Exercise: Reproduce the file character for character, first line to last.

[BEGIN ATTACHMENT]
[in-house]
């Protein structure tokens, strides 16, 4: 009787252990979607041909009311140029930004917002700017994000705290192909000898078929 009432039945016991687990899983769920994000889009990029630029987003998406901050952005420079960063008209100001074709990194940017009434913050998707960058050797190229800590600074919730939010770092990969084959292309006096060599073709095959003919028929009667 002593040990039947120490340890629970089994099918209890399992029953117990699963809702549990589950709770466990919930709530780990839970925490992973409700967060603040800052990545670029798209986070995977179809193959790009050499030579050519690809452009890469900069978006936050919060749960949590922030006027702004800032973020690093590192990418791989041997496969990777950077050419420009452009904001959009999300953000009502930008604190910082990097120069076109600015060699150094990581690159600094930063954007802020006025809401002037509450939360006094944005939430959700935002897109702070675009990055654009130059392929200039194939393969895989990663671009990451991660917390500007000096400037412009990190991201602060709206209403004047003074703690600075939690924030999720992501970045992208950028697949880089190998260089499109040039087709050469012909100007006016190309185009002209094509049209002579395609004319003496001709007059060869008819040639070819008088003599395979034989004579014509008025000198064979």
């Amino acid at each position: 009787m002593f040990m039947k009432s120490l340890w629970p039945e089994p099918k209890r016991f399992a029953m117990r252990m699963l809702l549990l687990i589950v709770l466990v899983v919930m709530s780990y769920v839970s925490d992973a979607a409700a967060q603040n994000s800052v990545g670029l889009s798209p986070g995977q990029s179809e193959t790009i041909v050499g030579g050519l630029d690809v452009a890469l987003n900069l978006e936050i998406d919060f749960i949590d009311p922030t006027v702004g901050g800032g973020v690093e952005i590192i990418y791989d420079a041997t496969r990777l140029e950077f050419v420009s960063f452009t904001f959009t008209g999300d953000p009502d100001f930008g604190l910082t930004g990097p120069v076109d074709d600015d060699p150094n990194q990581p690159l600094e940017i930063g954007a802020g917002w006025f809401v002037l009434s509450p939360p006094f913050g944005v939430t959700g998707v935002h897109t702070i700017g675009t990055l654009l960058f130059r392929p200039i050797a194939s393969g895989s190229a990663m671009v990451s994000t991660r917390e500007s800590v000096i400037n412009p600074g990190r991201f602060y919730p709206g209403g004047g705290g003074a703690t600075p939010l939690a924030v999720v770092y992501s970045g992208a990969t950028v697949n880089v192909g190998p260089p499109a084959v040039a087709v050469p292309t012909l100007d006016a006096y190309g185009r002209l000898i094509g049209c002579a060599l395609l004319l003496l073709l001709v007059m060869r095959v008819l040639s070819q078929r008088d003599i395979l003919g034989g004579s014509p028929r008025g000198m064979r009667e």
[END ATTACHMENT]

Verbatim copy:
[in-house]
């Protein structure tokens, strides 16, 4: 009787252990979607041909009311140029930004917002700017994000705290192909000898078929 009432039945016991687990899983769920994000889009990029630029987003998406901050952005420079960063008209100001074709990194940017009434913050998707960058050797190229800590600074919730939010770092990969084959292309006096060599073709095959003919028929009667 002593040990039947120490340890629970089994099918209890399992029953117990699963809702549990589950709770466990919930709530780990839970925490992973409700967060603040800052990545670029798209986070995977179809193959790009050499030579050519690809452009890469900069978006936050919060749960949590922030006027702004800032973020690093590192990418791989041997496969990777950077050419420009452009904001959009999300953000009502930008604190910082990097120069076109600015060699150094990581690159600094930063954007802020006025809401002037509450939360006094944005939430959700935002897109702070675009990055654009130059392929200039194939393969895989990663671009990451991660917390500007000096400037412009990190991201602060709206209403004047003074703690600075939690924030999720992501970045992208950028697949880089190998260089499109040039087709050469012909100007006016190309185009002209094509049209002579395609004319003496001709007059060869008819040639070819008088003599395979034989004579014509008025000198064979």
């Amino acid at each position: 009787m002593f040990m039947k009432s120490l340890w629970p039945e089994p099918k209890r016991f399992a029953m117990r252990m699963l809702l549990l687990i589950v709770l466990v899983v919930m709530s780990y769920v839970s925490d992973a979607a409700a967060q603040n994000s800052v990545g670029l889009s798209p986070g995977q990029s179809e193959t790009i041909v050499g030579g050519l630029d690809v452009a890469l987003n900069l978006e936050i998406d919060f749960i949590d009311p922030t006027v702004g901050g800032g973020v690093e952005i590192i990418y791989d420079a041997t496969r990777l140029e950077f050419v420009s960063f452009t904001f959009t008209g999300d953000p009502d100001f930008g604190l910082t930004g990097p120069v076109d074709d600015d060699p150094n990194q990581p690159l600094e940017i930063g954007a802020g917002w006025f809401v002037l009434s509450p939360p006094f913050g944005v939430t959700g998707v935002h897109t702070i700017g675009t990055l654009l960058f130059r392929p200039i050797a194939s393969g895989s190229a990663m671009v990451s994000t991660r917390e500007s800590v000096i400037n412009p600074g990190r991201f602060y919730p709206g209403g004047g705290g003074a703690t600075p939010l939690a924030v999720v770092y992501s970045g992208a990969t950028v697949n880089v192909g190998p260089p499109a084959v040039a087709v050469p292309t012909l100007d006016a006096y190309g185009r002209l000898i094509g049209c002579a060599l395609l004319l003496l073709l001709v007059m060869r095959v008819l040639s070819q078929r008088d003599i395979l003919g034989g004579s014509p028929r008025g000198m064979r009667e």